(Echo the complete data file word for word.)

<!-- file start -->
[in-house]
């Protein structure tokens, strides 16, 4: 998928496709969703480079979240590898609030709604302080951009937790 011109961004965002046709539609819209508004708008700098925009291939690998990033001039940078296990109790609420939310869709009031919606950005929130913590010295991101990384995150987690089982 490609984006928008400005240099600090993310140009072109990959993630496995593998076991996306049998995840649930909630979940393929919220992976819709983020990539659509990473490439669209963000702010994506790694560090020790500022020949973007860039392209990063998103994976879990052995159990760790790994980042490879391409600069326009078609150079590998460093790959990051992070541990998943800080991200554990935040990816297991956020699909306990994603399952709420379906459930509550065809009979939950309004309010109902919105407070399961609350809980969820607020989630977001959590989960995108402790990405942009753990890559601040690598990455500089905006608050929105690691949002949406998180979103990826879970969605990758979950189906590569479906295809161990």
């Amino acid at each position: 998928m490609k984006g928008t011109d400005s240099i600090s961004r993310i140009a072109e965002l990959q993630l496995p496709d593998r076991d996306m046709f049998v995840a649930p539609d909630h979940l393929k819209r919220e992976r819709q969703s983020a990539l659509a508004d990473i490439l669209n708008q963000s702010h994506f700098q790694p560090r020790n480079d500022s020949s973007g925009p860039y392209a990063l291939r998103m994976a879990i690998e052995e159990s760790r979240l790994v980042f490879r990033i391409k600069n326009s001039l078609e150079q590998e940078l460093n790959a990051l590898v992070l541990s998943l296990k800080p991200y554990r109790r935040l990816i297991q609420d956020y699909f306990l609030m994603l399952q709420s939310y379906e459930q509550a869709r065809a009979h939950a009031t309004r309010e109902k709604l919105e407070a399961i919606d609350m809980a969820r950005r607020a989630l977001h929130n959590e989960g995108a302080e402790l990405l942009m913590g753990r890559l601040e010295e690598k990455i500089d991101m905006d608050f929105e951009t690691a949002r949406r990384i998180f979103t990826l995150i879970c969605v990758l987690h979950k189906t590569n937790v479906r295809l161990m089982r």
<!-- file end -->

[in-house]
């Protein structure tokens, strides 16, 4: 998928496709969703480079979240590898609030709604302080951009937790 011109961004965002046709539609819209508004708008700098925009291939690998990033001039940078296990109790609420939310869709009031919606950005929130913590010295991101990384995150987690089982 490609984006928008400005240099600090993310140009072109990959993630496995593998076991996306049998995840649930909630979940393929919220992976819709983020990539659509990473490439669209963000702010994506790694560090020790500022020949973007860039392209990063998103994976879990052995159990760790790994980042490879391409600069326009078609150079590998460093790959990051992070541990998943800080991200554990935040990816297991956020699909306990994603399952709420379906459930509550065809009979939950309004309010109902919105407070399961609350809980969820607020989630977001959590989960995108402790990405942009753990890559601040690598990455500089905006608050929105690691949002949406998180979103990826879970969605990758979950189906590569479906295809161990």
């Amino acid at each position: 998928m490609k984006g928008t011109d400005s240099i600090s961004r993310i140009a072109e965002l990959q993630l496995p496709d593998r076991d996306m046709f049998v995840a649930p539609d909630h979940l393929k819209r919220e992976r819709q969703s983020a990539l659509a508004d990473i490439l669209n708008q963000s702010h994506f700098q790694p560090r020790n480079d500022s020949s973007g925009p860039y392209a990063l291939r998103m994976a879990i690998e052995e159990s760790r979240l790994v980042f490879r990033i391409k600069n326009s001039l078609e150079q590998e940078l460093n790959a990051l590898v992070l541990s998943l296990k800080p991200y554990r109790r935040l990816i297991q609420d956020y699909f306990l609030m994603l399952q709420s939310y379906e459930q509550a869709r065809a009979h939950a009031t309004r309010e109902k709604l919105e407070a399961i919606d609350m809980a969820r950005r607020a989630l977001h929130n959590e989960g995108a302080e402790l990405l942009m913590g753990r890559l601040e010295e690598k990455i500089d991101m905006d608050f929105e951009t690691a949002r949406r990384i998180f979103t990826l995150i879970c969605v990758l987690h979950k189906t590569n937790v479906r295809l161990m089982r």